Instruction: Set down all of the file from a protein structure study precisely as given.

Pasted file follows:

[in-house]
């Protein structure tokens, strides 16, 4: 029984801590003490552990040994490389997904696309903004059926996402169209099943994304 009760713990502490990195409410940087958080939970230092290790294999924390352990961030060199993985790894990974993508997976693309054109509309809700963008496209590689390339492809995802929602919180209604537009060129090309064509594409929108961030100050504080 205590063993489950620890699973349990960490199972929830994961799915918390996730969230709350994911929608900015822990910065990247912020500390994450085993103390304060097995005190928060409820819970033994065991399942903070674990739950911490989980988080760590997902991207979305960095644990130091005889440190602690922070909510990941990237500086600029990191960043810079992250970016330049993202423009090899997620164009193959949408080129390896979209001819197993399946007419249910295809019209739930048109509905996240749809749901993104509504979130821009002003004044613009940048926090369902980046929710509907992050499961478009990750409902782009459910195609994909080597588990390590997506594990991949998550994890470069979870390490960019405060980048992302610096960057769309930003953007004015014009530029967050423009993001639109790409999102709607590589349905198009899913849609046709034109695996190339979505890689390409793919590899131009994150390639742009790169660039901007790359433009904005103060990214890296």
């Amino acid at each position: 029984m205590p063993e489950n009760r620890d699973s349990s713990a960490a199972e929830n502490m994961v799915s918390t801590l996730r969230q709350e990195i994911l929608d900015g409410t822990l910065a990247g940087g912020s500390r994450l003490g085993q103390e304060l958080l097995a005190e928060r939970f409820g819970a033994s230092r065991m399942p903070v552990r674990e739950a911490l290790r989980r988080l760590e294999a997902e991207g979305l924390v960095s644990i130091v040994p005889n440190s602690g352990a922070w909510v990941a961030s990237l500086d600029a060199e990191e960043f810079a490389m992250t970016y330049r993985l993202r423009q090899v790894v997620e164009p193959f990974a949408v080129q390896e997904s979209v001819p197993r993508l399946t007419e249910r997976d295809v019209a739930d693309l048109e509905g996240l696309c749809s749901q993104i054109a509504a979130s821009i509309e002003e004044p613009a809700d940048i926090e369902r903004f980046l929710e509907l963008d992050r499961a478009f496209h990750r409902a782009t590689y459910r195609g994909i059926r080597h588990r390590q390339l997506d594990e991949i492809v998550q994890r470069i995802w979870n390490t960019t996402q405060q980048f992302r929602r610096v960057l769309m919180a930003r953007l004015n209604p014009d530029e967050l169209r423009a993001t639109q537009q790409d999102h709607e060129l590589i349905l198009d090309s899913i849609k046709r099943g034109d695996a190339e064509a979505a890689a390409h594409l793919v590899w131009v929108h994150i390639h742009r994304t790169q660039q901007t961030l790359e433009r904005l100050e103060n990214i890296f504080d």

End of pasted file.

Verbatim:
[in-house]
């Protein structure tokens, strides 16, 4: 029984801590003490552990040994490389997904696309903004059926996402169209099943994304 009760713990502490990195409410940087958080939970230092290790294999924390352990961030060199993985790894990974993508997976693309054109509309809700963008496209590689390339492809995802929602919180209604537009060129090309064509594409929108961030100050504080 205590063993489950620890699973349990960490199972929830994961799915918390996730969230709350994911929608900015822990910065990247912020500390994450085993103390304060097995005190928060409820819970033994065991399942903070674990739950911490989980988080760590997902991207979305960095644990130091005889440190602690922070909510990941990237500086600029990191960043810079992250970016330049993202423009090899997620164009193959949408080129390896979209001819197993399946007419249910295809019209739930048109509905996240749809749901993104509504979130821009002003004044613009940048926090369902980046929710509907992050499961478009990750409902782009459910195609994909080597588990390590997506594990991949998550994890470069979870390490960019405060980048992302610096960057769309930003953007004015014009530029967050423009993001639109790409999102709607590589349905198009899913849609046709034109695996190339979505890689390409793919590899131009994150390639742009790169660039901007790359433009904005103060990214890296």
């Amino acid at each position: 029984m205590p063993e489950n009760r620890d699973s349990s713990a960490a199972e929830n502490m994961v799915s918390t801590l996730r969230q709350e990195i994911l929608d900015g409410t822990l910065a990247g940087g912020s500390r994450l003490g085993q103390e304060l958080l097995a005190e928060r939970f409820g819970a033994s230092r065991m399942p903070v552990r674990e739950a911490l290790r989980r988080l760590e294999a997902e991207g979305l924390v960095s644990i130091v040994p005889n440190s602690g352990a922070w909510v990941a961030s990237l500086d600029a060199e990191e960043f810079a490389m992250t970016y330049r993985l993202r423009q090899v790894v997620e164009p193959f990974a949408v080129q390896e997904s979209v001819p197993r993508l399946t007419e249910r997976d295809v019209a739930d693309l048109e509905g996240l696309c749809s749901q993104i054109a509504a979130s821009i509309e002003e004044p613009a809700d940048i926090e369902r903004f980046l929710e509907l963008d992050r499961a478009f496209h990750r409902a782009t590689y459910r195609g994909i059926r080597h588990r390590q390339l997506d594990e991949i492809v998550q994890r470069i995802w979870n390490t960019t996402q405060q980048f992302r929602r610096v960057l769309m919180a930003r953007l004015n209604p014009d530029e967050l169209r423009a993001t639109q537009q790409d999102h709607e060129l590589i349905l198009d090309s899913i849609k046709r099943g034109d695996a190339e064509a979505a890689a390409h594409l793919v590899w131009v929108h994150i390639h742009r994304t790169q660039q901007t961030l790359e433009r904005l100050e103060n990214i890296f504080d």